NASA's Mars Reconnaissance Orbiter blasted off from Cape Canaveral in 2005, on a search for evidence that water persisted on the surface of Mars for a long period of time. While other Mars missions have shown that water flowed across the surface in Mars' history, it remains a mystery whether water was ever around long enough to provide a habitat for life.
Mars Reconnaissance Orbiter is studying the history of water on Mars
These studies are identifying deposits of minerals that may have formed in water over long periods of time, looking for evidence of shorelines of ancient seas and lakes, and analyzing deposits placed in layers over time by flowing water. The mission is examining whether underground martian ice discovered by the Mars Odyssey orbiter is the top layer of a deep ice deposit or a shallow layer in equilibrium with the atmosphere and its seasonal cycle of water vapor.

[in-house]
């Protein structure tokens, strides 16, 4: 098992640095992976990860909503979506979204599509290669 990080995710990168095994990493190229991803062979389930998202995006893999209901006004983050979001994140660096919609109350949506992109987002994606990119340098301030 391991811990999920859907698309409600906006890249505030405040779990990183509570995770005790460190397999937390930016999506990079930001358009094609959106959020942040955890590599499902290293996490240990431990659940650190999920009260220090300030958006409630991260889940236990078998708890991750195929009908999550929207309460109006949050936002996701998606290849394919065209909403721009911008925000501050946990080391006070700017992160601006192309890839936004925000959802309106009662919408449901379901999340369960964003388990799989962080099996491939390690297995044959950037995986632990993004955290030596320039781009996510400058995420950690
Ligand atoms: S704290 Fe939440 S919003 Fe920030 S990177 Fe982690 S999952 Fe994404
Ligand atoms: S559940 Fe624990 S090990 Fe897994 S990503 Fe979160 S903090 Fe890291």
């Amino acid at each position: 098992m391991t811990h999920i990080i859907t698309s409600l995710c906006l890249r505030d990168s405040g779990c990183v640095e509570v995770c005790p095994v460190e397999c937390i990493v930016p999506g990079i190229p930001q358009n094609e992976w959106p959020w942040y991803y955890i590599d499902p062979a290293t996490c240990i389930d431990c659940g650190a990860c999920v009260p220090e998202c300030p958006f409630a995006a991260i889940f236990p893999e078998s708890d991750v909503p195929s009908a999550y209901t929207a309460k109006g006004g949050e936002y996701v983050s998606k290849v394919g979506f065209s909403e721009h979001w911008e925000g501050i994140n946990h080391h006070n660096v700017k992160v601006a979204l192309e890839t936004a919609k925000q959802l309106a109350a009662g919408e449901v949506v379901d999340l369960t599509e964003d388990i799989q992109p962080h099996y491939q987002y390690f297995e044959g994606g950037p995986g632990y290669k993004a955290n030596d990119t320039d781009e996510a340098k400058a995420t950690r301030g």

Mars Reconnaissance Orbiter is looking at small-scale features
Mars Reconnaissance Orbiter is a powerful communications and navigation link
The orbiter also carries an experimental navigation camera. Similar cameras on orbiters of the future will serve as high-precision interplanetary "eyes" to guide incoming landers to precise landings on Mars, opening up exciting but otherwise dangerous areas of the planet to exploration.
The Mars Reconnaissance Orbiter mission met all its science goals in a two-year primary science phase. Two extensions, the latest beginning in 2010, have added to the bounty of science returns.
For details on all mission stages, see the Mission Timeline.